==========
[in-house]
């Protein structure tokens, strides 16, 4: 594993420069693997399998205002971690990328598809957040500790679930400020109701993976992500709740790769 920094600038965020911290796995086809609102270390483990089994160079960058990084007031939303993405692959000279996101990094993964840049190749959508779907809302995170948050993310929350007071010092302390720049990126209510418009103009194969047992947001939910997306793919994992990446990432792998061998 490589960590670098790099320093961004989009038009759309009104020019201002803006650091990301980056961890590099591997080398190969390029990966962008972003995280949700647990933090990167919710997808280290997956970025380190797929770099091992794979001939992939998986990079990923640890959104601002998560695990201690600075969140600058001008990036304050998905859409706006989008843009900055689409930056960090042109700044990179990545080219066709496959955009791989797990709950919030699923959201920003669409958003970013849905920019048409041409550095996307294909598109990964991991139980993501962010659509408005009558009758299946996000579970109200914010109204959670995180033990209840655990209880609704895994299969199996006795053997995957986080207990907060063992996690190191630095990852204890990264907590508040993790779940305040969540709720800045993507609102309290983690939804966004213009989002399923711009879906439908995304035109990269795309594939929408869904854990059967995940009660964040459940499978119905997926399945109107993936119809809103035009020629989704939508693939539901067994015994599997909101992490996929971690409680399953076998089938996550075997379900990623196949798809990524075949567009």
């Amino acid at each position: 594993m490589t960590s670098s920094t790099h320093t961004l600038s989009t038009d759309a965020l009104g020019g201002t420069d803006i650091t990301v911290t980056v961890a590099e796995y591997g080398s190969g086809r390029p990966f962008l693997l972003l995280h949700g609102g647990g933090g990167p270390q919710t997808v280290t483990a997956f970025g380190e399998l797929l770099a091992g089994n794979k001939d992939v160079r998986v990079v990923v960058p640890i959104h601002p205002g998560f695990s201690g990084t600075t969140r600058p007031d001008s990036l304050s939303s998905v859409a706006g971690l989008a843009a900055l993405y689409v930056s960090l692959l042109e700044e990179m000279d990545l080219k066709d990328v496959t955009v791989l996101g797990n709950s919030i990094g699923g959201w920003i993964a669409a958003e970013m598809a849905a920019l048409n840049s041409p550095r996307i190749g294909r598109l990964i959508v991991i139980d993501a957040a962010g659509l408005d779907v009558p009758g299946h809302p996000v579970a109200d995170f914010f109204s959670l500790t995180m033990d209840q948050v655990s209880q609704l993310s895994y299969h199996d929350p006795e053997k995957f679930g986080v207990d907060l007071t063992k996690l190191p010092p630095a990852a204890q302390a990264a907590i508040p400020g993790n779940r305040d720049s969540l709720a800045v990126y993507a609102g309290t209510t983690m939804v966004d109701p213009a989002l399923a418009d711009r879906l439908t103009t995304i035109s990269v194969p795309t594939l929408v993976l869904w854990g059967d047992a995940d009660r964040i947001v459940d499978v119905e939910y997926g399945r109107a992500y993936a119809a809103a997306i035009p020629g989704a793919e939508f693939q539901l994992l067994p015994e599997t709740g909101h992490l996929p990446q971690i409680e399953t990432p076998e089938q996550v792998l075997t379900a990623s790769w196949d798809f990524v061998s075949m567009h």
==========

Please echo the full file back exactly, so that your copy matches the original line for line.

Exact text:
[in-house]
């Protein structure tokens, strides 16, 4: 594993420069693997399998205002971690990328598809957040500790679930400020109701993976992500709740790769 920094600038965020911290796995086809609102270390483990089994160079960058990084007031939303993405692959000279996101990094993964840049190749959508779907809302995170948050993310929350007071010092302390720049990126209510418009103009194969047992947001939910997306793919994992990446990432792998061998 490589960590670098790099320093961004989009038009759309009104020019201002803006650091990301980056961890590099591997080398190969390029990966962008972003995280949700647990933090990167919710997808280290997956970025380190797929770099091992794979001939992939998986990079990923640890959104601002998560695990201690600075969140600058001008990036304050998905859409706006989008843009900055689409930056960090042109700044990179990545080219066709496959955009791989797990709950919030699923959201920003669409958003970013849905920019048409041409550095996307294909598109990964991991139980993501962010659509408005009558009758299946996000579970109200914010109204959670995180033990209840655990209880609704895994299969199996006795053997995957986080207990907060063992996690190191630095990852204890990264907590508040993790779940305040969540709720800045993507609102309290983690939804966004213009989002399923711009879906439908995304035109990269795309594939929408869904854990059967995940009660964040459940499978119905997926399945109107993936119809809103035009020629989704939508693939539901067994015994599997909101992490996929971690409680399953076998089938996550075997379900990623196949798809990524075949567009």
């Amino acid at each position: 594993m490589t960590s670098s920094t790099h320093t961004l600038s989009t038009d759309a965020l009104g020019g201002t420069d803006i650091t990301v911290t980056v961890a590099e796995y591997g080398s190969g086809r390029p990966f962008l693997l972003l995280h949700g609102g647990g933090g990167p270390q919710t997808v280290t483990a997956f970025g380190e399998l797929l770099a091992g089994n794979k001939d992939v160079r998986v990079v990923v960058p640890i959104h601002p205002g998560f695990s201690g990084t600075t969140r600058p007031d001008s990036l304050s939303s998905v859409a706006g971690l989008a843009a900055l993405y689409v930056s960090l692959l042109e700044e990179m000279d990545l080219k066709d990328v496959t955009v791989l996101g797990n709950s919030i990094g699923g959201w920003i993964a669409a958003e970013m598809a849905a920019l048409n840049s041409p550095r996307i190749g294909r598109l990964i959508v991991i139980d993501a957040a962010g659509l408005d779907v009558p009758g299946h809302p996000v579970a109200d995170f914010f109204s959670l500790t995180m033990d209840q948050v655990s209880q609704l993310s895994y299969h199996d929350p006795e053997k995957f679930g986080v207990d907060l007071t063992k996690l190191p010092p630095a990852a204890q302390a990264a907590i508040p400020g993790n779940r305040d720049s969540l709720a800045v990126y993507a609102g309290t209510t983690m939804v966004d109701p213009a989002l399923a418009d711009r879906l439908t103009t995304i035109s990269v194969p795309t594939l929408v993976l869904w854990g059967d047992a995940d009660r964040i947001v459940d499978v119905e939910y997926g399945r109107a992500y993936a119809a809103a997306i035009p020629g989704a793919e939508f693939q539901l994992l067994p015994e599997t709740g909101h992490l996929p990446q971690i409680e399953t990432p076998e089938q996550v792998l075997t379900a990623s790769w196949d798809f990524v061998s075949m567009h």